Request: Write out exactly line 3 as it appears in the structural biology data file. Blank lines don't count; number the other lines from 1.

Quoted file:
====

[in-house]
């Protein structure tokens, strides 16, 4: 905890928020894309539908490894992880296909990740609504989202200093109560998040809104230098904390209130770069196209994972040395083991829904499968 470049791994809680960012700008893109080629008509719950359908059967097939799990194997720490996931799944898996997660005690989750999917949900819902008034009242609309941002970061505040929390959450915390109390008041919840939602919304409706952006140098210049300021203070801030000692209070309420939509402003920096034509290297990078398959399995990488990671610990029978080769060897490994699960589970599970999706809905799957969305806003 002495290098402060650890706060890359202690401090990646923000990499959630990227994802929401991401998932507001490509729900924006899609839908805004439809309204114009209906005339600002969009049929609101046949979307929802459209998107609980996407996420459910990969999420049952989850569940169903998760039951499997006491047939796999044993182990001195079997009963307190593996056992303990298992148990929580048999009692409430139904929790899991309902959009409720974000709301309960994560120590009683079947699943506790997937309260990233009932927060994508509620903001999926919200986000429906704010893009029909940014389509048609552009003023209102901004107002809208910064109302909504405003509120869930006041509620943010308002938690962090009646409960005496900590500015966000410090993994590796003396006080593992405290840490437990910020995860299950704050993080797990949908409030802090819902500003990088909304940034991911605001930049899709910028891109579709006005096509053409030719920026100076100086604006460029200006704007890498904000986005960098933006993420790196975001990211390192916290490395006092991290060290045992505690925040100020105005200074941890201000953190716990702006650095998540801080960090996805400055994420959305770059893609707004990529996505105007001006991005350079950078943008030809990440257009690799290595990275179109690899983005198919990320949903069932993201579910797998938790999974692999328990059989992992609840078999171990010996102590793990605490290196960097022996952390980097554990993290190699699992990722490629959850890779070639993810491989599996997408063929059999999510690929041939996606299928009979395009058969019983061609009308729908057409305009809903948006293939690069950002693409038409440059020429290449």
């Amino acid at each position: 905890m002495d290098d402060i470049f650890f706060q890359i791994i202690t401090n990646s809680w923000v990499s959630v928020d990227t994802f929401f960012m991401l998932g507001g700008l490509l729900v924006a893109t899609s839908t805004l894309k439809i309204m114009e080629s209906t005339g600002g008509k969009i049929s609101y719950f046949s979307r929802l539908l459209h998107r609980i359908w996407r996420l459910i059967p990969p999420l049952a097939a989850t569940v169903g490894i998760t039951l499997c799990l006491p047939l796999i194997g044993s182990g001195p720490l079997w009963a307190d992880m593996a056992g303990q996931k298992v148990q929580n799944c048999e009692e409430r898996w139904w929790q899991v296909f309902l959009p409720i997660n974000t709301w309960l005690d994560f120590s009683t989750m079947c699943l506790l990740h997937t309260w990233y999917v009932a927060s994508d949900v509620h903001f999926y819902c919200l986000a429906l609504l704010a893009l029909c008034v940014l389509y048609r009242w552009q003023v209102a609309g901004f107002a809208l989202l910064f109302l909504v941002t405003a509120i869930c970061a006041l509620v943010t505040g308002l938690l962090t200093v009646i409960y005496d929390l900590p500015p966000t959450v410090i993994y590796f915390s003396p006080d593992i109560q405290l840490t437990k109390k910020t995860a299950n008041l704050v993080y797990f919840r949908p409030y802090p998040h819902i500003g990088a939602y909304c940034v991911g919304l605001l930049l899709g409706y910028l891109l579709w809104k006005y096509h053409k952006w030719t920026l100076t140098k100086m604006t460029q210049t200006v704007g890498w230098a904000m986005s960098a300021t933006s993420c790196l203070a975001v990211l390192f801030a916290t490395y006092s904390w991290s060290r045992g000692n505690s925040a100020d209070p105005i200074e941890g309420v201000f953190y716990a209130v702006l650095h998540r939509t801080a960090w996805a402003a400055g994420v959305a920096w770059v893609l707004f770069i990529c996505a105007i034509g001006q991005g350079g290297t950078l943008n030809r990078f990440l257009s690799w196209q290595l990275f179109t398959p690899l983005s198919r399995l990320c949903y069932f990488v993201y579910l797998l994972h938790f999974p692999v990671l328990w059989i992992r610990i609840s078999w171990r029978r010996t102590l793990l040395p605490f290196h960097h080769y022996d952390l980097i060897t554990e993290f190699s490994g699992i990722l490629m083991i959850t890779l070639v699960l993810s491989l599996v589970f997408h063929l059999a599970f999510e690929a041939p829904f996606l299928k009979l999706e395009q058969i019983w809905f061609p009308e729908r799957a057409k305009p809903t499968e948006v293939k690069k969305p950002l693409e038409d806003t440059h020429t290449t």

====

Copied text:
């Amino acid at each position: 905890m002495d290098d402060i470049f650890f706060q890359i791994i202690t401090n990646s809680w923000v990499s959630v928020d990227t994802f929401f960012m991401l998932g507001g700008l490509l729900v924006a893109t899609s839908t805004l894309k439809i309204m114009e080629s209906t005339g600002g008509k969009i049929s609101y719950f046949s979307r929802l539908l459209h998107r609980i359908w996407r996420l459910i059967p990969p999420l049952a097939a989850t569940v169903g490894i998760t039951l499997c799990l006491p047939l796999i194997g044993s182990g001195p720490l079997w009963a307190d992880m593996a056992g303990q996931k298992v148990q929580n799944c048999e009692e409430r898996w139904w929790q899991v296909f309902l959009p409720i997660n974000t709301w309960l005690d994560f120590s009683t989750m079947c699943l506790l990740h997937t309260w990233y999917v009932a927060s994508d949900v509620h903001f999926y819902c919200l986000a429906l609504l704010a893009l029909c008034v940014l389509y048609r009242w552009q003023v209102a609309g901004f107002a809208l989202l910064f109302l909504v941002t405003a509120i869930c970061a006041l509620v943010t505040g308002l938690l962090t200093v009646i409960y005496d929390l900590p500015p966000t959450v410090i993994y590796f915390s003396p006080d593992i109560q405290l840490t437990k109390k910020t995860a299950n008041l704050v993080y797990f919840r949908p409030y802090p998040h819902i500003g990088a939602y909304c940034v991911g919304l605001l930049l899709g409706y910028l891109l579709w809104k006005y096509h053409k952006w030719t920026l100076t140098k100086m604006t460029q210049t200006v704007g890498w230098a904000m986005s960098a300021t933006s993420c790196l203070a975001v990211l390192f801030a916290t490395y006092s904390w991290s060290r045992g000692n505690s925040a100020d209070p105005i200074e941890g309420v201000f953190y716990a209130v702006l650095h998540r939509t801080a960090w996805a402003a400055g994420v959305a920096w770059v893609l707004f770069i990529c996505a105007i034509g001006q991005g350079g290297t950078l943008n030809r990078f990440l257009s690799w196209q290595l990275f179109t398959p690899l983005s198919r399995l990320c949903y069932f990488v993201y579910l797998l994972h938790f999974p692999v990671l328990w059989i992992r610990i609840s078999w171990r029978r010996t102590l793990l040395p605490f290196h960097h080769y022996d952390l980097i060897t554990e993290f190699s490994g699992i990722l490629m083991i959850t890779l070639v699960l993810s491989l599996v589970f997408h063929l059999a599970f999510e690929a041939p829904f996606l299928k009979l999706e395009q058969i019983w809905f061609p009308e729908r799957a057409k305009p809903t499968e948006v293939k690069k969305p950002l693409e038409d806003t440059h020429t290449t």